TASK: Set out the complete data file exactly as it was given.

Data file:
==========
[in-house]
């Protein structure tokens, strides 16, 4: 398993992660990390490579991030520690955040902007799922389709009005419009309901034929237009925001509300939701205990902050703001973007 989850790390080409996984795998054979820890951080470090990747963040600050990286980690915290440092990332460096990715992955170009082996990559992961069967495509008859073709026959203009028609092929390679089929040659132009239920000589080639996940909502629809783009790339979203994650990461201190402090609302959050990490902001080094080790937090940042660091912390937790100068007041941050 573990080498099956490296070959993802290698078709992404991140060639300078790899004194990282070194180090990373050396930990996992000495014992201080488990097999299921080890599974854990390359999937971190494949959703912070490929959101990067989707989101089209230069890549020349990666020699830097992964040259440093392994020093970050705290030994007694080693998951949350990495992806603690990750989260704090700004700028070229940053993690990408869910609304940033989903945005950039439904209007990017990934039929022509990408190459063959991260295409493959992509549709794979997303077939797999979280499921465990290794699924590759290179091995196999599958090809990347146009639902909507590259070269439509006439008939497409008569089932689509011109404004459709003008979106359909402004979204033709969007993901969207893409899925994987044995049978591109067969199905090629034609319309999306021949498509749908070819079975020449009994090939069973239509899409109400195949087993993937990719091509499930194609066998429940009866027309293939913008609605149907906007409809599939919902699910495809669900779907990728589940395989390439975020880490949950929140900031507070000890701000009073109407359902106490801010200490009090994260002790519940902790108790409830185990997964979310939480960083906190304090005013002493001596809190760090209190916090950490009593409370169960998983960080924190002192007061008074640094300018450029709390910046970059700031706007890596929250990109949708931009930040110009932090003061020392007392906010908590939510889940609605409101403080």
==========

[in-house]
């Protein structure tokens, strides 16, 4: 398993992660990390490579991030520690955040902007799922389709009005419009309901034929237009925001509300939701205990902050703001973007 989850790390080409996984795998054979820890951080470090990747963040600050990286980690915290440092990332460096990715992955170009082996990559992961069967495509008859073709026959203009028609092929390679089929040659132009239920000589080639996940909502629809783009790339979203994650990461201190402090609302959050990490902001080094080790937090940042660091912390937790100068007041941050 573990080498099956490296070959993802290698078709992404991140060639300078790899004194990282070194180090990373050396930990996992000495014992201080488990097999299921080890599974854990390359999937971190494949959703912070490929959101990067989707989101089209230069890549020349990666020699830097992964040259440093392994020093970050705290030994007694080693998951949350990495992806603690990750989260704090700004700028070229940053993690990408869910609304940033989903945005950039439904209007990017990934039929022509990408190459063959991260295409493959992509549709794979997303077939797999979280499921465990290794699924590759290179091995196999599958090809990347146009639902909507590259070269439509006439008939497409008569089932689509011109404004459709003008979106359909402004979204033709969007993901969207893409899925994987044995049978591109067969199905090629034609319309999306021949498509749908070819079975020449009994090939069973239509899409109400195949087993993937990719091509499930194609066998429940009866027309293939913008609605149907906007409809599939919902699910495809669900779907990728589940395989390439975020880490949950929140900031507070000890701000009073109407359902106490801010200490009090994260002790519940902790108790409830185990997964979310939480960083906190304090005013002493001596809190760090209190916090950490009593409370169960998983960080924190002192007061008074640094300018450029709390910046970059700031706007890596929250990109949708931009930040110009932090003061020392007392906010908590939510889940609605409101403080």